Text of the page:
Prophets and priests alike, all practice deceit.They dress the wound of my people as though it were not serious. “Peace, peace,” they say, when there is no peace- Jeremiah 10b-11 NIV
Humans are hardwired to pursue peace.
Deep down in our souls we know every good and valuable thing human civilization has to offer was developed, advanced and flourished during a time of peace. The best art, music, theology, medicine and literature are all the outcome of extended periods of peace.
Without peace marriages dissolve, mental health declines, churches splinter, governments breakdown and societies crumble.
Peace is an important element of Christian doctrine.
Jesus’ official title is the Prince of Peace (Isaiah 9:6). He got that title by coming to earth, dying on the cross and rising from the dead in order to pay the penalty for human sin and rebellion. His purpose in doing all that was to broker peace between a sinless God and sinful humanity. Because Jesus is the bringer of peace Jesus’ followers are instructed to make peace whenever possible (Matthew 5:9, Romans 12:18, Hebrews 12:14). The Bible teaches that the mere presence of a healthy Christian has the power to bring peace to a place or situation. (Matthew 10:13). One of the most profound benefits of knowing Jesus is the peace He brings to our hearts even in the midst of the worst kinds of trouble and chaos (John 14:27, John 16:33).
Because peace is so vital to human flourishing most folks will go to super human and sometimes even sinful lengths to get it and keep it. A craving for peace is why there are divorce lawyers. Peace is the reason our culture loves pharmaceuticals and there are so many bars. It’s why society collectively spends billions on police and it explains the existence of the military industrial complex. Peace is so critical to human health people will fight wars just to keep it.
This essentially means:
Peace has a dark side. Peace is not always all sunshine and gummy bears. There are situations in life when the presence of peace is neither good, beneficial or life-giving. Peace quickly becomes toxic anytime we:
Get it in the wrong way-
Interestingly enough, the most totalitarian and repressive countries on earth are also, at least on the surface, some of the most serene and peaceful places on earth. You don’t see a lot of dissent or griping or protesting in dystopian regimes. However, the people in those places are not behaving in a peaceful manner because they are thrilled with their circumstances and all is well their souls. Beneath the veneer of peace and tranquility, there is a tyrant who rules with an iron fist. No one is allowed to tell the truth or say what they believe unless the tyrant gives them the go ahead. The same thing can happen in our families, churches, businesses and friendships. A strong personality or leader keeps the peace, not by leading well, working through interpersonal problems or helping people to figure out how to figure out their issues. Rather, the leader keeps the peace through intimidation and coercion. Sometimes the coercion is stated verbally. Most of the time it’s implied. Sometimes the threat is physical, more often it’s social or relational. Typically, anyone brave enough or dumb enough to voice their concerns ends up on the “outside” of the church, family or friend group. The only way to deal with a leader who sows false peace is to leave the situation or confront the problem head-on.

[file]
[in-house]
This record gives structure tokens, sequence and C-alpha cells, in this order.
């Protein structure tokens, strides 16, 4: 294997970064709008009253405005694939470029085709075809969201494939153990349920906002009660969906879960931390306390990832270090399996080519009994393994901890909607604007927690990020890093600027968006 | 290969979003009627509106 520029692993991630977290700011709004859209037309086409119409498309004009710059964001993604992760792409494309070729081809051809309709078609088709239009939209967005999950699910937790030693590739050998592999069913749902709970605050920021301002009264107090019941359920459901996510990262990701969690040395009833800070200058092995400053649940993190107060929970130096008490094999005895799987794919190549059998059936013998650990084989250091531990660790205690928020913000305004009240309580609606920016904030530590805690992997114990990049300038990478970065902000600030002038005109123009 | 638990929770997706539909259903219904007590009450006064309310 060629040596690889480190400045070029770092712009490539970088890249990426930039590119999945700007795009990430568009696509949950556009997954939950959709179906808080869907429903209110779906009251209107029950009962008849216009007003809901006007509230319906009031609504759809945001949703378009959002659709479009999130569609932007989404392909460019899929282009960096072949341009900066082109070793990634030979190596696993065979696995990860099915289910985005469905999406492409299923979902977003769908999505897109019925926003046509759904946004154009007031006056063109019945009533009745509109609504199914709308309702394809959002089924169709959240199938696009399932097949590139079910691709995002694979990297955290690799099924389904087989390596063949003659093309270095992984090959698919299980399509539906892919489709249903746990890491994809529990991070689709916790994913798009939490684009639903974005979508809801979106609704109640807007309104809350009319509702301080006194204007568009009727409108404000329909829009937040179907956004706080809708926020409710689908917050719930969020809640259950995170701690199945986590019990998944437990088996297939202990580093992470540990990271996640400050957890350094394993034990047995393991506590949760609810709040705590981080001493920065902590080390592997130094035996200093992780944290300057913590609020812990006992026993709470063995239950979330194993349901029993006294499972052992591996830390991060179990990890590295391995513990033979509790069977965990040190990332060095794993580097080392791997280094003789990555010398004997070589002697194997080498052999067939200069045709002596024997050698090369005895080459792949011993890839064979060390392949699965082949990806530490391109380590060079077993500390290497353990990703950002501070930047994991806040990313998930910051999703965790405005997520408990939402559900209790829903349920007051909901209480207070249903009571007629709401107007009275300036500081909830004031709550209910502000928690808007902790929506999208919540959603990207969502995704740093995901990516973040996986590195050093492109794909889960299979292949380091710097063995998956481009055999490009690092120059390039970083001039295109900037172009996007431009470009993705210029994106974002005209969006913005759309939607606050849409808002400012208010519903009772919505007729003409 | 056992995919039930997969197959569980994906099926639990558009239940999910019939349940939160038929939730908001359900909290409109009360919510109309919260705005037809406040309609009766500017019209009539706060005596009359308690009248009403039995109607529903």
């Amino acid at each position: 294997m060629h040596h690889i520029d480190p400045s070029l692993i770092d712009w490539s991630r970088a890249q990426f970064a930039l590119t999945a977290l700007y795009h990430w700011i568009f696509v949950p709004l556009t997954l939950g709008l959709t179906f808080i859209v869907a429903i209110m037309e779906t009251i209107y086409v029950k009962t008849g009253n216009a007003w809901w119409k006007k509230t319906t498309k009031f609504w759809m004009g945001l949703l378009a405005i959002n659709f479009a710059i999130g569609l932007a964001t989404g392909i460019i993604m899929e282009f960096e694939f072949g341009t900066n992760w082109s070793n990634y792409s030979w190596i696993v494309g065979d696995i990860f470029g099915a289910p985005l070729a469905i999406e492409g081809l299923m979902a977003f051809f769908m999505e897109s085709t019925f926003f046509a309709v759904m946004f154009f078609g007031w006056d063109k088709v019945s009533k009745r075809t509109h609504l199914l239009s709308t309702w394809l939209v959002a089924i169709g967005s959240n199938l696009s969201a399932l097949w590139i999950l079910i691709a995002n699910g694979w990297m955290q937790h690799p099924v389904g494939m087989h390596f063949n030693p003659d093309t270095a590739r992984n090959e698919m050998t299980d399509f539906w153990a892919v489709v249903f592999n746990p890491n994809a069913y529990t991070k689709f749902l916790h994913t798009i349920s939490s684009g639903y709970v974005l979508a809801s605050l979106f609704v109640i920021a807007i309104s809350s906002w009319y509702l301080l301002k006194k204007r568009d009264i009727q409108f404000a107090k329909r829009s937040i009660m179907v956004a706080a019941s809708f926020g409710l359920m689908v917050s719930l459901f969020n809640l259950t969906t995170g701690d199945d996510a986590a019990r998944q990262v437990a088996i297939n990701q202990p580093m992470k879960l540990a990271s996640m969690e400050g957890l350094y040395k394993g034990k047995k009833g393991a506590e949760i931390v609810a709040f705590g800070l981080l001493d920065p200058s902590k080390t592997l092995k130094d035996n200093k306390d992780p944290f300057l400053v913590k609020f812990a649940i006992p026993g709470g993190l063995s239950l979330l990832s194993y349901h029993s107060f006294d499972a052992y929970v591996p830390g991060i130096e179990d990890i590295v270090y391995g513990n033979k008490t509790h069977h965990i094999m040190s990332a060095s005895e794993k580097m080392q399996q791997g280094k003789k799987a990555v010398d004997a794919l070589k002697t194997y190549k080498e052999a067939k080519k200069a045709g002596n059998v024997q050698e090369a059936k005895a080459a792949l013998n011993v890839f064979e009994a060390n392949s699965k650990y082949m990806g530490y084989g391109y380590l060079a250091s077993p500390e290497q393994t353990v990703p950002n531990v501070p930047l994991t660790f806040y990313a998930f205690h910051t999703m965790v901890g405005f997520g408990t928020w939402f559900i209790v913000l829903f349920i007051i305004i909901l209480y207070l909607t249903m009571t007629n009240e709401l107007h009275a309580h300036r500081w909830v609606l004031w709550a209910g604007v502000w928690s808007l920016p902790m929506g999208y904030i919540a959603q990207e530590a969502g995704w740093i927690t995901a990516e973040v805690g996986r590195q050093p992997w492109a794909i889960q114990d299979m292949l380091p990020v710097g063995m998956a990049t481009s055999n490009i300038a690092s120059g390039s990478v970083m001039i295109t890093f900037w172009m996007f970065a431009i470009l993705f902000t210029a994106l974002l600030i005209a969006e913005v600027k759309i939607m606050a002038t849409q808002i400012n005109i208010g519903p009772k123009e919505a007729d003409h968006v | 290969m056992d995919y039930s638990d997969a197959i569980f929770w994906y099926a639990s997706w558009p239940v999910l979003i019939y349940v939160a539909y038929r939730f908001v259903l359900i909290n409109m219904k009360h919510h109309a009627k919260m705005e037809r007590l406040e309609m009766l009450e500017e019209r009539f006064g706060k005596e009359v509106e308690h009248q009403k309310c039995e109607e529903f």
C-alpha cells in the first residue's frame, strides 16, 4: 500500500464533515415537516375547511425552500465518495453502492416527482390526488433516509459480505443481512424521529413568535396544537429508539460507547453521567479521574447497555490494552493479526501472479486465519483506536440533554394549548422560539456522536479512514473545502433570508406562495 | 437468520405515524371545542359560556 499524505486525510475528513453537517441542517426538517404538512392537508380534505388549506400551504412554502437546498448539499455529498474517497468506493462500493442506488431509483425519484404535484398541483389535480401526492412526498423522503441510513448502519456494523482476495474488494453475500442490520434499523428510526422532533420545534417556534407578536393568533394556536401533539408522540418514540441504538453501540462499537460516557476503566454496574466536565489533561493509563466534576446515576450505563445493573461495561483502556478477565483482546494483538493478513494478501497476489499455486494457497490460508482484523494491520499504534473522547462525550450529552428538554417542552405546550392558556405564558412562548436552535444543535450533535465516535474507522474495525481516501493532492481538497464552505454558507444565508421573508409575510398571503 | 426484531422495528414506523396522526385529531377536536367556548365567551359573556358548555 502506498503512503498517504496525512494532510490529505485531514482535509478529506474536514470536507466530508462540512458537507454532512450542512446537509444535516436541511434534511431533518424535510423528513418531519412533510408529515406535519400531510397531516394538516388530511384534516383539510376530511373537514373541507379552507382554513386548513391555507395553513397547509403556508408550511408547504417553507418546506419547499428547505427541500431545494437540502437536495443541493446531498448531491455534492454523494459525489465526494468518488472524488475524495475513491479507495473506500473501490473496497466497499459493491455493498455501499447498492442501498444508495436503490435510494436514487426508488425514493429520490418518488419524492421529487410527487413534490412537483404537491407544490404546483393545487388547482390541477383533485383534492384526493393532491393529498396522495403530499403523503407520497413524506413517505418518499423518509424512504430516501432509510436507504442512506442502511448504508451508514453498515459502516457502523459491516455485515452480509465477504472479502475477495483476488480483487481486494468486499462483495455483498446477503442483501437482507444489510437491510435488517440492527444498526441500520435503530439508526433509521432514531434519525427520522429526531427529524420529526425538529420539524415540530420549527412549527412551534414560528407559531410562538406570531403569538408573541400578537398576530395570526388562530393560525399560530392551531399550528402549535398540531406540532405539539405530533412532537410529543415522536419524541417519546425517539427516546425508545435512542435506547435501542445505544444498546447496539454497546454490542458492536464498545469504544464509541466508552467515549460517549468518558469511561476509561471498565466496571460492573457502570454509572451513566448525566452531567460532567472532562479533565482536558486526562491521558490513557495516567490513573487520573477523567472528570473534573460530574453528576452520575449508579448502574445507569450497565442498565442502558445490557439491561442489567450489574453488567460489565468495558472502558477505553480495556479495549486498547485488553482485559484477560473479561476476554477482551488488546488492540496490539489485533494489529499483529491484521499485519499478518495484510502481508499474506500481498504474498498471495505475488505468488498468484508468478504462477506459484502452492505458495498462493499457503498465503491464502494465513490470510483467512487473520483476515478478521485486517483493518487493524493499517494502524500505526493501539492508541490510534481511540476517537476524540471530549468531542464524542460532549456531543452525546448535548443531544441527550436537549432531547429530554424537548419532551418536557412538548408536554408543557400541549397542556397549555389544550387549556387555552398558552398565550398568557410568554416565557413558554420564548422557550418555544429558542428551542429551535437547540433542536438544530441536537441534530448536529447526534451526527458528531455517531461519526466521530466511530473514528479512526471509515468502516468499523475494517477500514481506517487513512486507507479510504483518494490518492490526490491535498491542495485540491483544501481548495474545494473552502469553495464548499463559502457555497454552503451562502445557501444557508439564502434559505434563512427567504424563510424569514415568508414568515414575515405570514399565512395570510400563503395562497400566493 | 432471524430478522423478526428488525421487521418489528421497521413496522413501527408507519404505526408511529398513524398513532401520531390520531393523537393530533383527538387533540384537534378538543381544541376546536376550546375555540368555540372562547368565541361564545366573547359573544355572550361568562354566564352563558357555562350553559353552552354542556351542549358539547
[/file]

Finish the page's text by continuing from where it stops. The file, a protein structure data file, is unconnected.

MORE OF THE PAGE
Want it for the wrong reasons-
Some people make peace simply because they are so averse to any kind of conflict, even healthy conflict they will do anything or tolerate anything just to avoid the social discomfort that comes with rocking the relational boat. Psychologists call this kind of peacemaking: codependence. Codependence is bad. Really bad. The peace we broker through codependent capitulation never leads to anything healthy or life-giving. Instead, codependent peacemaking always leads to repressed anger, game playing, bitterness and passive-aggressive revenge seeking. None of which pleases God or brings health to a situation (Hebrews 12:15, Matthew 5:37). The only way to achieve real peace is by moving forward with hard conversations in spite of any personal embarrassment or discomfort we feel. Hard conversation is hard but it allows us to work through the issues in the relationship honestly and come to a place of real peace where people can flourish and grow.
Take shortcuts to get it-
There are all sorts of shortcuts we can take to achieve a pretense of peace in our marriages, churches, friendships and workplaces. We can gloss over real problems, limit hard conversations, crush dissent, hide the conflict, avoid people who make us uncomfortable or pretend everything is “fine” when it clearly is not. All of these shortcuts do give an illusion of peace, at least for a season. The problem with shortcuts is they also inhibit intimacy, limit growth, and straight-up kill healthy communication. There really is no shortcut or easy way to achieve real, authentic and lasting relationship health. We just have to be willing to be patient as we work through the conflict to get to the good stuff (cooperation, intimacy, friendship, trust).
The pursuit of peace is a good, upright and noble thing—if we go about it in the right way. If we go about the wrong way we might get a short-term payoff that feels good in the moment but is in reality a cheap counterfeit, that brings with it a lot of long-term pain.